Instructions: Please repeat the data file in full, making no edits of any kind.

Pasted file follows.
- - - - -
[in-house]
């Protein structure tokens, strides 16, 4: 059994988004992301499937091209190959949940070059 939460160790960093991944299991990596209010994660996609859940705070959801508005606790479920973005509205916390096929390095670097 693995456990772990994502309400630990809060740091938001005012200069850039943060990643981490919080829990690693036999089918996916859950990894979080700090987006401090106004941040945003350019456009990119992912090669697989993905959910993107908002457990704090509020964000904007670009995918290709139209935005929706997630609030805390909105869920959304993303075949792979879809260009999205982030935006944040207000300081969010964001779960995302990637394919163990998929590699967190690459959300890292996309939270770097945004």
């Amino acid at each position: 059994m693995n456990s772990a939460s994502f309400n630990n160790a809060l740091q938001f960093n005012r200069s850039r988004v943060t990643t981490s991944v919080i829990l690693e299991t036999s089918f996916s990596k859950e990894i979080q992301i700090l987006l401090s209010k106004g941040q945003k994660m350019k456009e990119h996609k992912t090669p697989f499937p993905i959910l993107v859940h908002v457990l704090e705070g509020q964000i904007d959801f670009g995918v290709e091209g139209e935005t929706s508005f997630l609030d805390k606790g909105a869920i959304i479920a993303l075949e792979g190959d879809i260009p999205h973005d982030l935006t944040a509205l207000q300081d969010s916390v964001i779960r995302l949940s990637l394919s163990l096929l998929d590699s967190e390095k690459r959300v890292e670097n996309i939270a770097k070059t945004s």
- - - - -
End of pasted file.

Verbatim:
[in-house]
């Protein structure tokens, strides 16, 4: 059994988004992301499937091209190959949940070059 939460160790960093991944299991990596209010994660996609859940705070959801508005606790479920973005509205916390096929390095670097 693995456990772990994502309400630990809060740091938001005012200069850039943060990643981490919080829990690693036999089918996916859950990894979080700090987006401090106004941040945003350019456009990119992912090669697989993905959910993107908002457990704090509020964000904007670009995918290709139209935005929706997630609030805390909105869920959304993303075949792979879809260009999205982030935006944040207000300081969010964001779960995302990637394919163990998929590699967190690459959300890292996309939270770097945004």
């Amino acid at each position: 059994m693995n456990s772990a939460s994502f309400n630990n160790a809060l740091q938001f960093n005012r200069s850039r988004v943060t990643t981490s991944v919080i829990l690693e299991t036999s089918f996916s990596k859950e990894i979080q992301i700090l987006l401090s209010k106004g941040q945003k994660m350019k456009e990119h996609k992912t090669p697989f499937p993905i959910l993107v859940h908002v457990l704090e705070g509020q964000i904007d959801f670009g995918v290709e091209g139209e935005t929706s508005f997630l609030d805390k606790g909105a869920i959304i479920a993303l075949e792979g190959d879809i260009p999205h973005d982030l935006t944040a509205l207000q300081d969010s916390v964001i779960r995302l949940s990637l394919s163990l096929l998929d590699s967190e390095k690459r959300v890292e670097n996309i939270a770097k070059t945004s």